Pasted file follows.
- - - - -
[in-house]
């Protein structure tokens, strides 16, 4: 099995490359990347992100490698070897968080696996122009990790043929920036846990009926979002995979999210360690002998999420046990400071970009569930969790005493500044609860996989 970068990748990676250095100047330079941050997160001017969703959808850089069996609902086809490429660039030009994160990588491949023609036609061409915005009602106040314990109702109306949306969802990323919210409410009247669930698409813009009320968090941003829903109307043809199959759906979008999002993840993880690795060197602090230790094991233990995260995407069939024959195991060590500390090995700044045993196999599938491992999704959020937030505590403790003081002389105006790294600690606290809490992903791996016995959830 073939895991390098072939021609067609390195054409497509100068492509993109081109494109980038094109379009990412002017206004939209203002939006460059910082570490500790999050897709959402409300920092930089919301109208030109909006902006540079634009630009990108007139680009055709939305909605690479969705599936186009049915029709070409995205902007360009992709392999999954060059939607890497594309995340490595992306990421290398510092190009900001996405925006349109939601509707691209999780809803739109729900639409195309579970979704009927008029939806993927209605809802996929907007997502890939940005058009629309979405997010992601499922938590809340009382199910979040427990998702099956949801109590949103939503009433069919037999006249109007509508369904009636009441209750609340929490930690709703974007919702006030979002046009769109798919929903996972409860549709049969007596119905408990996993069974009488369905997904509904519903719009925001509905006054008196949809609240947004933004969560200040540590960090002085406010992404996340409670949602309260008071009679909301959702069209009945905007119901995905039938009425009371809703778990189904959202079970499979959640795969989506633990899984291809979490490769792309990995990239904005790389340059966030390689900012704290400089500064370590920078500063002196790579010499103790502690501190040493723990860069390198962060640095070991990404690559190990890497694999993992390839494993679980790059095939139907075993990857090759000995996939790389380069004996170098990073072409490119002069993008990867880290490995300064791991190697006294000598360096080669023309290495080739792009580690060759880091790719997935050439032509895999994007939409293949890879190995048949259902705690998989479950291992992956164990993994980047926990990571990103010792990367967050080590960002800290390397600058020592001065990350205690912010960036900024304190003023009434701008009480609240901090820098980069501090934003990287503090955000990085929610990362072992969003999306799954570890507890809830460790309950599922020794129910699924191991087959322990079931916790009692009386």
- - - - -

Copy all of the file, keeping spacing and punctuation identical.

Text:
[in-house]
């Protein structure tokens, strides 16, 4: 099995490359990347992100490698070897968080696996122009990790043929920036846990009926979002995979999210360690002998999420046990400071970009569930969790005493500044609860996989 970068990748990676250095100047330079941050997160001017969703959808850089069996609902086809490429660039030009994160990588491949023609036609061409915005009602106040314990109702109306949306969802990323919210409410009247669930698409813009009320968090941003829903109307043809199959759906979008999002993840993880690795060197602090230790094991233990995260995407069939024959195991060590500390090995700044045993196999599938491992999704959020937030505590403790003081002389105006790294600690606290809490992903791996016995959830 073939895991390098072939021609067609390195054409497509100068492509993109081109494109980038094109379009990412002017206004939209203002939006460059910082570490500790999050897709959402409300920092930089919301109208030109909006902006540079634009630009990108007139680009055709939305909605690479969705599936186009049915029709070409995205902007360009992709392999999954060059939607890497594309995340490595992306990421290398510092190009900001996405925006349109939601509707691209999780809803739109729900639409195309579970979704009927008029939806993927209605809802996929907007997502890939940005058009629309979405997010992601499922938590809340009382199910979040427990998702099956949801109590949103939503009433069919037999006249109007509508369904009636009441209750609340929490930690709703974007919702006030979002046009769109798919929903996972409860549709049969007596119905408990996993069974009488369905997904509904519903719009925001509905006054008196949809609240947004933004969560200040540590960090002085406010992404996340409670949602309260008071009679909301959702069209009945905007119901995905039938009425009371809703778990189904959202079970499979959640795969989506633990899984291809979490490769792309990995990239904005790389340059966030390689900012704290400089500064370590920078500063002196790579010499103790502690501190040493723990860069390198962060640095070991990404690559190990890497694999993992390839494993679980790059095939139907075993990857090759000995996939790389380069004996170098990073072409490119002069993008990867880290490995300064791991190697006294000598360096080669023309290495080739792009580690060759880091790719997935050439032509895999994007939409293949890879190995048949259902705690998989479950291992992956164990993994980047926990990571990103010792990367967050080590960002800290390397600058020592001065990350205690912010960036900024304190003023009434701008009480609240901090820098980069501090934003990287503090955000990085929610990362072992969003999306799954570890507890809830460790309950599922020794129910699924191991087959322990079931916790009692009386």